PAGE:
The History of the Great Irish Famine of 1847 (3rd ed.) (1902) eBook

This eBook from the Gutenberg Project consists of approximately 704 pages of information about The History of the Great Irish Famine of 1847 (3rd ed.) (1902).
The Measures of Relief for 1846-7—­Difficulties—­Shortcomings of the Government—­Vigorous action of other countries—­Commissary General Routh’s Letter on the state of the depots—­Replies from the Treasury—­Delay—­Incredulity of Government—­English Press—­Attacks both on the Landlords and People of Ireland—­Not the time for such attacks—­View of the Morning Chronicle—­Talk about exaggeration—­Lieutenant-Colonel Jones—­Changes his opinion—­His reason for doing so—­Mr. Secretary Redington’s ideas—­Extraordinary Baronial Presentments—­Presentments for the County Mayo beyond the whole rental of the county!—­The reason why—­Unfinished Public Works—­Lord Monteagle—­Finds fault with the action of the Government, although a supporter of theirs—­Expenses divided between landlord and tenant—­Discontent at rate of wages on public works being 2d. per day under the average wages of the district—­Founded on error—­Taskwork—­Great dissatisfaction at it—­Combination—­Attempt on the Life of Mr. W.M.  Hennessy—­True way to manage the people (Note)—­Stoppage of Works—­Captain Wynne—­Dreadful destitution—­Christmas eve—­Opposition to Taskwork continues—­Causes—­Treasury Minute on the subject—­Colonel Jones on Committees—­Insulting his officers—­Insult to Mr. Cornelius O’Brien, M.P.—­Captain Wynne at Ennistymon—­A real Irish Committee—­Major M’Namara—­His version of the Ennistymon affair (Note)—­Charges against the Gentry of Clare by Captain Wynne—­Mr. Millet on Ennistymon—­Selling Tickets for the Public Works—­Feeling of the Officials founded often on ignorance and prejudice—­The Increase of Deposits in the Savings’ Banks a Proof of Irish Prosperity—­How explained by Mr. Twistleton, an official—­Scarcity of silver—­The Bank of Ireland authorized to issue it—­The Public Works of 1845-6 brought to a close in August, 1846—­The Labour-rate Act—­Difficulty of getting good Officials—­The Baronies—­Issues to them—­Loans—­Grants—­Total—­Sudden and enormous Increase of Labourers on the Works under the Labour-rate Act—­How distributed over the Provinces—­Number of Officials superintending the Public Works—­Correspondence—­Number of Letters received at Central Office—­Progress of the Famine—­Number employed—­Number seeking employment who could not get it—­The Death-roll, 196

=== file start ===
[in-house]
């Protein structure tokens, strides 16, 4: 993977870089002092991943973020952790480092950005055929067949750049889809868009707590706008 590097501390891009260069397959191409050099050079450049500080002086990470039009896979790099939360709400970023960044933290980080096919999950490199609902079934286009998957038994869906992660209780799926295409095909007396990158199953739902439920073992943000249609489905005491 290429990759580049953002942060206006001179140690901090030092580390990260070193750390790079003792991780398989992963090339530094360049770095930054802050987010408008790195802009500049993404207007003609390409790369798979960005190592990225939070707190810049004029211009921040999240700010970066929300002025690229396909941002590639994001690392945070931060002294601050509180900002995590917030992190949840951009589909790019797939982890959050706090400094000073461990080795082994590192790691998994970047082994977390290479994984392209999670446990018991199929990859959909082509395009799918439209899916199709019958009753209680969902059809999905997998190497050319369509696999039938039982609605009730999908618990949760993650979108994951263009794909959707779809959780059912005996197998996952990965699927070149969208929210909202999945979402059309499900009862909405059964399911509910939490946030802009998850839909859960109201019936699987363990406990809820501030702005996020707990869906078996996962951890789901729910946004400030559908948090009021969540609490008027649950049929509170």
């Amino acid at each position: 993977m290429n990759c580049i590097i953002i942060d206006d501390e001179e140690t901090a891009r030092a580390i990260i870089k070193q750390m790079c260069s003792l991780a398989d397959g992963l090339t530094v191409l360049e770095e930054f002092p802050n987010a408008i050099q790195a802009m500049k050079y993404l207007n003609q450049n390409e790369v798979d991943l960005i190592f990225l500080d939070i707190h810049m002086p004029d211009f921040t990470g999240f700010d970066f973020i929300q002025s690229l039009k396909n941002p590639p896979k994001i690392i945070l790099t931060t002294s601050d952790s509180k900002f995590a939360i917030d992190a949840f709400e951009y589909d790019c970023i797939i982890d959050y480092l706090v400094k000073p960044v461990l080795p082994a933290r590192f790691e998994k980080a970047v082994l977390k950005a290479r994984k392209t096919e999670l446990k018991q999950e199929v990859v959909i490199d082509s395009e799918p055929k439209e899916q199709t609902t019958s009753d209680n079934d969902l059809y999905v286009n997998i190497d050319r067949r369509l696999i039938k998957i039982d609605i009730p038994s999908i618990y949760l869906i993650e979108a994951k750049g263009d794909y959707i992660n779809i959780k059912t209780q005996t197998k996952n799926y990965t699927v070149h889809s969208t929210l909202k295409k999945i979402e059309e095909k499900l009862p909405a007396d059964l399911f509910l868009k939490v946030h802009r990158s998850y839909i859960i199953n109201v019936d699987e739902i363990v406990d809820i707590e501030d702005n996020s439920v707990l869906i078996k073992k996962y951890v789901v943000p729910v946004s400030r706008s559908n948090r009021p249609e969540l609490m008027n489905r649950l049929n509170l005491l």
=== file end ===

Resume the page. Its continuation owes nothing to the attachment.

Operations of the Commissariat Relief Department—­Not to interfere with Mealmongers or Corn Merchants—­Effects of this Rule—­Deputation from Achill (Note)—­Organization of the Commissariat Relief Department—­Reports on the Potato Crop—­The Blight in Clare—­Commissary-General Hewetson’s opinion—­Commissary-General Dobree’s Report—­Depots—­Universality of the Blight—­Rules with regard to Food Depots—­Fault of the Treasury—­Scarcity of Food—­Depots besieged for it in the midst of harvest—­Depots to be only on the West Coast—­What was meant by the West Coast—­Coroner’s Inquests
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The History of the Great Irish Famine of 1847 (3rd ed.) (1902) from Project Gutenberg. Public domain.
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